On October 15, 2005, at 1545 central daylight time, a Bellanca 7GCBC, N2698Z, collided with the water of Lake of the Woods near Williams, Minnesota, following a loss of control. The pilot and passenger were seriously injured. The airplane was substantially damaged. The 14 Code of Federal Regulations Part 91 personal flight was operating in visual meteorological conditions without a flight plan. The flight originated from the Roseau Municipal Airport (ROX), Billberg, Minnesota, at 1400. Use your browsers 'back' function to return to synopsisReturn to Query Page
The pilot reported that after taking off they flew over the passenger's hunting property at altitudes ranging from 500 feet above ground level (agl) to 2,500 feet agl. He reported they continued on to a friend's private airstrip, but no one was there so they decided to fly over the friend's cabin. The pilot reported he flew over the cabin and entered a "standard rate" right turn. He reported they circled 180 degrees and when he tried to level the wings he noticed there was no control pressure on the stick. The pilot reported the right wing dropped and he had limited control of the airplane so he reduced the engine power and added flaps prior to the airplane contacting the water.
One witness reported seeing the airplane in a turn prior to it rolling to the right and onto its back. This witness stated the airplane "dove straight in from approx 150 feet." A second witness reported seeing the airplane in a turn with 45 to 60 degrees of bank when it rolled over and descended in a vertical attitude. This witness reported the engine was running and he heard a "pop" sound just prior to the airplane contacting the water.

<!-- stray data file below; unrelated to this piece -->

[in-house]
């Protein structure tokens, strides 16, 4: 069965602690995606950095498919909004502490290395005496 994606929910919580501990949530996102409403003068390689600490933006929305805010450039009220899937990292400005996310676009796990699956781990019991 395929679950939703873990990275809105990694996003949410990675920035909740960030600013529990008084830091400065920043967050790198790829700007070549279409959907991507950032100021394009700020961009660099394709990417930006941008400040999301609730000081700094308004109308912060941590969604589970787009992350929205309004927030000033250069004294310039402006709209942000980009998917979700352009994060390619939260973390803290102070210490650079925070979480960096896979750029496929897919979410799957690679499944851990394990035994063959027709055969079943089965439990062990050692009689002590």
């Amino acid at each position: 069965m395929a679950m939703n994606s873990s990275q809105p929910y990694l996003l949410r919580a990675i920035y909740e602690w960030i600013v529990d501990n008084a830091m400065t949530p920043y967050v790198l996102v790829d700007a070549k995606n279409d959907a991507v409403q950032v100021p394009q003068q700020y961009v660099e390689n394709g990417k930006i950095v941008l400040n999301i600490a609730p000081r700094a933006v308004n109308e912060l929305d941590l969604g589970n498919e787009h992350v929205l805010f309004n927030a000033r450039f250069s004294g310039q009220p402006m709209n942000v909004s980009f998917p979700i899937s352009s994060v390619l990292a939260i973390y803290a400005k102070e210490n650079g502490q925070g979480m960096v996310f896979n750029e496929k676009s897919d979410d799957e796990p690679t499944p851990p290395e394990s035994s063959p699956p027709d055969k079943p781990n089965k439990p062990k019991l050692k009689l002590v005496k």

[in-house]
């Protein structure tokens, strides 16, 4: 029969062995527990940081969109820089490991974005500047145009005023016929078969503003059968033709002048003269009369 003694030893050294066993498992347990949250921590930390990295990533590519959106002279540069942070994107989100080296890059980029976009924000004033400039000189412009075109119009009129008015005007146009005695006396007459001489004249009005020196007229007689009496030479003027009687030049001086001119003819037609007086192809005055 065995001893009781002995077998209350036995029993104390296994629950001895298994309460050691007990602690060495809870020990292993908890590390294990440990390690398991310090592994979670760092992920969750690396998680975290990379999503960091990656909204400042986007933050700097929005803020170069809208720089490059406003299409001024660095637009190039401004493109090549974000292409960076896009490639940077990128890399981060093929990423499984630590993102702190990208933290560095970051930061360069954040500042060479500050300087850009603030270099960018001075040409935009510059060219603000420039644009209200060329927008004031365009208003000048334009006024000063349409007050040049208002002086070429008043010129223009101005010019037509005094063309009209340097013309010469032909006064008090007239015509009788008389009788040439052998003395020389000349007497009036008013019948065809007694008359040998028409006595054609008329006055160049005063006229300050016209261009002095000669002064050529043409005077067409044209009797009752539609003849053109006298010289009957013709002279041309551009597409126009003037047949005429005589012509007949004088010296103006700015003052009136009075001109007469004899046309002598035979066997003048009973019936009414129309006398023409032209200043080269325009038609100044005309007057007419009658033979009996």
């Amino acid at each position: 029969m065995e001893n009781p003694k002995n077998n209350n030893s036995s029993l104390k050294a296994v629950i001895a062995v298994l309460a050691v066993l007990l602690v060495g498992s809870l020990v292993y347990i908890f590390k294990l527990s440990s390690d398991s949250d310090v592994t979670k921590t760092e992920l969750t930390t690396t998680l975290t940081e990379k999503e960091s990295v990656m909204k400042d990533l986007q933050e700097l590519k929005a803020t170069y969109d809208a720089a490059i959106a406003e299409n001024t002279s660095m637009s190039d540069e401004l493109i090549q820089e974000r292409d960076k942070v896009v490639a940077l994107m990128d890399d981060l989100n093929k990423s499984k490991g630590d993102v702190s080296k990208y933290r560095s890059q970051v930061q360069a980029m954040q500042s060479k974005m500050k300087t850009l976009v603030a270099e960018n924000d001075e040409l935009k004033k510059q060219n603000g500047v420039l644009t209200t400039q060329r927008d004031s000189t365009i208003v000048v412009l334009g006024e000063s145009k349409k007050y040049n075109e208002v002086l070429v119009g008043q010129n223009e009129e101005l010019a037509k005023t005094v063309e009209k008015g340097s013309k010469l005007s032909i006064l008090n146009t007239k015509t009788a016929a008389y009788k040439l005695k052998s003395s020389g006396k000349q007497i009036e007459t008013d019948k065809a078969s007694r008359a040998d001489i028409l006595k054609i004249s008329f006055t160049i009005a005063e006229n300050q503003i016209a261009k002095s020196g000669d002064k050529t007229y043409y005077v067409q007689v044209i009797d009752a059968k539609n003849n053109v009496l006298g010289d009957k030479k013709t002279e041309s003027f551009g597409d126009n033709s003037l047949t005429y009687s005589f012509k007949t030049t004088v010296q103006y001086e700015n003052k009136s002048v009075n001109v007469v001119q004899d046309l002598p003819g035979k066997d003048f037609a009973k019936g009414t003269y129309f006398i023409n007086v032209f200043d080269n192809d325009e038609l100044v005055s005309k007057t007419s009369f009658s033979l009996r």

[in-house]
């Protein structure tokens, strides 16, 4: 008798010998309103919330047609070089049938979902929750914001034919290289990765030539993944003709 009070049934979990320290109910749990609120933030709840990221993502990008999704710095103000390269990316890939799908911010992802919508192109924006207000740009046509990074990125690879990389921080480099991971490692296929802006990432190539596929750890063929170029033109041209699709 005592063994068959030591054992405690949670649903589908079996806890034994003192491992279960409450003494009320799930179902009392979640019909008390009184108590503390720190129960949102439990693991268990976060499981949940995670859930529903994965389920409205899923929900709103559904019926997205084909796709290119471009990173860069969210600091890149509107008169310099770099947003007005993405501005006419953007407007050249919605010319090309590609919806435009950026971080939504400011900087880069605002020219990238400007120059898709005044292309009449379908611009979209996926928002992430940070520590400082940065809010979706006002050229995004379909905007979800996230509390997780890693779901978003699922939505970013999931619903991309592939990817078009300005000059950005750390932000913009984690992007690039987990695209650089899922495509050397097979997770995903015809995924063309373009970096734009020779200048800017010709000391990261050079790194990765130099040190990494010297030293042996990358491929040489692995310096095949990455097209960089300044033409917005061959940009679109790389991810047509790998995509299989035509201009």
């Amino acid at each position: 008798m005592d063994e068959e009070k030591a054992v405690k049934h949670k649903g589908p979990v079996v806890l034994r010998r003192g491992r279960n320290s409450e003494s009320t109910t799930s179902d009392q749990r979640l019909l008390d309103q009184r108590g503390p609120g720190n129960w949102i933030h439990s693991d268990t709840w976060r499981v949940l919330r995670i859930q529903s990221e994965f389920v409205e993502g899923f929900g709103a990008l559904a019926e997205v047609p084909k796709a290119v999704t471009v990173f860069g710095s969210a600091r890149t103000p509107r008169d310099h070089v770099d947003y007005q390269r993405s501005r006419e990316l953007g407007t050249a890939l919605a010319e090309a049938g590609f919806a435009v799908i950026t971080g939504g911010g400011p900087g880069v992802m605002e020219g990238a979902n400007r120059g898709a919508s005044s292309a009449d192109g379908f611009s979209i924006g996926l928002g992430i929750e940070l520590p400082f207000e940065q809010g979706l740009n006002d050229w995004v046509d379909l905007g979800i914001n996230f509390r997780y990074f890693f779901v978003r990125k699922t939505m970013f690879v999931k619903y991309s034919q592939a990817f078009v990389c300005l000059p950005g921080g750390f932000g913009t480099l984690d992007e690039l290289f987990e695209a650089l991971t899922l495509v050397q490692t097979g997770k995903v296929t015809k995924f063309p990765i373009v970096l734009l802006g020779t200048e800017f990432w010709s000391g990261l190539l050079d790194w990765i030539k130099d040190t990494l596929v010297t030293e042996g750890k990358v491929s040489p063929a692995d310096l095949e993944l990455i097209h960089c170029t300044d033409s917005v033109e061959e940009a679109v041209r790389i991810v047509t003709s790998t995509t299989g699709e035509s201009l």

The pilot stated during an interview that the flight controls and engine were operating normally during the flight. He also reported that he did not perform any weight and balance calculations prior to the flight. The pilot stated he weighted 200 pounds, the passenger weighed approximately 280 pounds and that each fuel tank was approximately three-quarters full (27 gallons). The most current weight and balance information located indicated the gross weight of the airplane was 1,650.0 pounds and the empty weight was 1,250.5 pounds. The useful load was listed as being 399.5 pounds.
Two pieces of wing spar were forwarded to the National Transportation Safety Board for examination. Both pieces were from the right wing. One piece was from the forward spar and the other was from the aft spar. The pieces were examined at both the American Champion Aircraft Company and the United States Department of Agriculture Forest Products Laboratory. Neither of these examinations revealed any pre-existing fractures of the spar pieces.